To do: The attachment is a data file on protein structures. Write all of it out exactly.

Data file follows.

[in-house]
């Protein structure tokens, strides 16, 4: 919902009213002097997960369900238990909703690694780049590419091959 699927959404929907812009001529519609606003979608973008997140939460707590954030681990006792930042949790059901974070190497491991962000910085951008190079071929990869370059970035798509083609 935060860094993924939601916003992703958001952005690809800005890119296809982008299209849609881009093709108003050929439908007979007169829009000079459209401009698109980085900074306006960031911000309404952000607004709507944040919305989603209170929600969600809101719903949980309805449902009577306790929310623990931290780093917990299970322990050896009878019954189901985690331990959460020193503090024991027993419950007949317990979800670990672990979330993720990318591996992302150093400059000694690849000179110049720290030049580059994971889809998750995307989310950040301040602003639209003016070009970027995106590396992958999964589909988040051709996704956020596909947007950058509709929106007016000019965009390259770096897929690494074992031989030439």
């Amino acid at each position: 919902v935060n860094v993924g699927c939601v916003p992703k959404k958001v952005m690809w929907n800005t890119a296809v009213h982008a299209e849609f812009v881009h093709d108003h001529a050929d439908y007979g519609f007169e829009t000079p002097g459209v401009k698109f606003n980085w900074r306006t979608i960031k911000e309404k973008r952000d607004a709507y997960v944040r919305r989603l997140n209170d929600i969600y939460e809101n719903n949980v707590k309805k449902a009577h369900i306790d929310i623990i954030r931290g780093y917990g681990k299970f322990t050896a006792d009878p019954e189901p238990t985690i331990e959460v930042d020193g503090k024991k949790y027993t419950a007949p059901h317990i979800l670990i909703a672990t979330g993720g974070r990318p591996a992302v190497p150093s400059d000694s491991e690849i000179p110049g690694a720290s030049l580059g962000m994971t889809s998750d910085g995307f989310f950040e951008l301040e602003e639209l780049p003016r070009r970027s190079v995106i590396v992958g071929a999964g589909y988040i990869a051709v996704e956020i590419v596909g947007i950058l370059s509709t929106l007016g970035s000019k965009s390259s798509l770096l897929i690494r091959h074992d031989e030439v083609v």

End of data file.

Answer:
[in-house]
């Protein structure tokens, strides 16, 4: 919902009213002097997960369900238990909703690694780049590419091959 699927959404929907812009001529519609606003979608973008997140939460707590954030681990006792930042949790059901974070190497491991962000910085951008190079071929990869370059970035798509083609 935060860094993924939601916003992703958001952005690809800005890119296809982008299209849609881009093709108003050929439908007979007169829009000079459209401009698109980085900074306006960031911000309404952000607004709507944040919305989603209170929600969600809101719903949980309805449902009577306790929310623990931290780093917990299970322990050896009878019954189901985690331990959460020193503090024991027993419950007949317990979800670990672990979330993720990318591996992302150093400059000694690849000179110049720290030049580059994971889809998750995307989310950040301040602003639209003016070009970027995106590396992958999964589909988040051709996704956020596909947007950058509709929106007016000019965009390259770096897929690494074992031989030439």
């Amino acid at each position: 919902v935060n860094v993924g699927c939601v916003p992703k959404k958001v952005m690809w929907n800005t890119a296809v009213h982008a299209e849609f812009v881009h093709d108003h001529a050929d439908y007979g519609f007169e829009t000079p002097g459209v401009k698109f606003n980085w900074r306006t979608i960031k911000e309404k973008r952000d607004a709507y997960v944040r919305r989603l997140n209170d929600i969600y939460e809101n719903n949980v707590k309805k449902a009577h369900i306790d929310i623990i954030r931290g780093y917990g681990k299970f322990t050896a006792d009878p019954e189901p238990t985690i331990e959460v930042d020193g503090k024991k949790y027993t419950a007949p059901h317990i979800l670990i909703a672990t979330g993720g974070r990318p591996a992302v190497p150093s400059d000694s491991e690849i000179p110049g690694a720290s030049l580059g962000m994971t889809s998750d910085g995307f989310f950040e951008l301040e602003e639209l780049p003016r070009r970027s190079v995106i590396v992958g071929a999964g589909y988040i990869a051709v996704e956020i590419v596909g947007i950058l370059s509709t929106l007016g970035s000019k965009s390259s798509l770096l897929i690494r091959h074992d031989e030439v083609v």